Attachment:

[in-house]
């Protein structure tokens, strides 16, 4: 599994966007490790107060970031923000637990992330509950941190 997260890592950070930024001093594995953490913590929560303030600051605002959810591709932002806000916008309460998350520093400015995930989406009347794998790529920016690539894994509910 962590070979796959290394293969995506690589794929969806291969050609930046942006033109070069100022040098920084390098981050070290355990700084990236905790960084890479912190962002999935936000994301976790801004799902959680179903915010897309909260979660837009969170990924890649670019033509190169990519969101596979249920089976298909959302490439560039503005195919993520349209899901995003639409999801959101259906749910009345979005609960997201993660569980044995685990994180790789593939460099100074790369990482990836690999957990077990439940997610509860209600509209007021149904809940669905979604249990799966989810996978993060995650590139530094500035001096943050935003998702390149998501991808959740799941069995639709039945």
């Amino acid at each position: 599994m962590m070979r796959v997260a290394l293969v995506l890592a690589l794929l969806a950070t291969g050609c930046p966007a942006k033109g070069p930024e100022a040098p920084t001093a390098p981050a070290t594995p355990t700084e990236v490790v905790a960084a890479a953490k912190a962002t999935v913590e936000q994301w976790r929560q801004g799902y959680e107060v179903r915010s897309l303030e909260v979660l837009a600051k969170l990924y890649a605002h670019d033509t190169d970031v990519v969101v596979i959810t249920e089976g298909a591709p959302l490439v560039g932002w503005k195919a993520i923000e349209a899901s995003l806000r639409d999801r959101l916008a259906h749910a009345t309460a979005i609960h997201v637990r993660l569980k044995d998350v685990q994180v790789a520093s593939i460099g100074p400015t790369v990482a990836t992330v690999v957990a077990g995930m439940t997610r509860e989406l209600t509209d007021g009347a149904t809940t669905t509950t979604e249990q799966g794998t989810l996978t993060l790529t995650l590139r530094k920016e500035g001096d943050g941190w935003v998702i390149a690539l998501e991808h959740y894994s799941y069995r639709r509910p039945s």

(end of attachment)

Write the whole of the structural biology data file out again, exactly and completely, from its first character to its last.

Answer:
[in-house]
């Protein structure tokens, strides 16, 4: 599994966007490790107060970031923000637990992330509950941190 997260890592950070930024001093594995953490913590929560303030600051605002959810591709932002806000916008309460998350520093400015995930989406009347794998790529920016690539894994509910 962590070979796959290394293969995506690589794929969806291969050609930046942006033109070069100022040098920084390098981050070290355990700084990236905790960084890479912190962002999935936000994301976790801004799902959680179903915010897309909260979660837009969170990924890649670019033509190169990519969101596979249920089976298909959302490439560039503005195919993520349209899901995003639409999801959101259906749910009345979005609960997201993660569980044995685990994180790789593939460099100074790369990482990836690999957990077990439940997610509860209600509209007021149904809940669905979604249990799966989810996978993060995650590139530094500035001096943050935003998702390149998501991808959740799941069995639709039945």
């Amino acid at each position: 599994m962590m070979r796959v997260a290394l293969v995506l890592a690589l794929l969806a950070t291969g050609c930046p966007a942006k033109g070069p930024e100022a040098p920084t001093a390098p981050a070290t594995p355990t700084e990236v490790v905790a960084a890479a953490k912190a962002t999935v913590e936000q994301w976790r929560q801004g799902y959680e107060v179903r915010s897309l303030e909260v979660l837009a600051k969170l990924y890649a605002h670019d033509t190169d970031v990519v969101v596979i959810t249920e089976g298909a591709p959302l490439v560039g932002w503005k195919a993520i923000e349209a899901s995003l806000r639409d999801r959101l916008a259906h749910a009345t309460a979005i609960h997201v637990r993660l569980k044995d998350v685990q994180v790789a520093s593939i460099g100074p400015t790369v990482a990836t992330v690999v957990a077990g995930m439940t997610r509860e989406l209600t509209d007021g009347a149904t809940t669905t509950t979604e249990q799966g794998t989810l996978t993060l790529t995650l590139r530094k920016e500035g001096d943050g941190w935003v998702i390149a690539l998501e991808h959740y894994s799941y069995r639709r509910p039945s």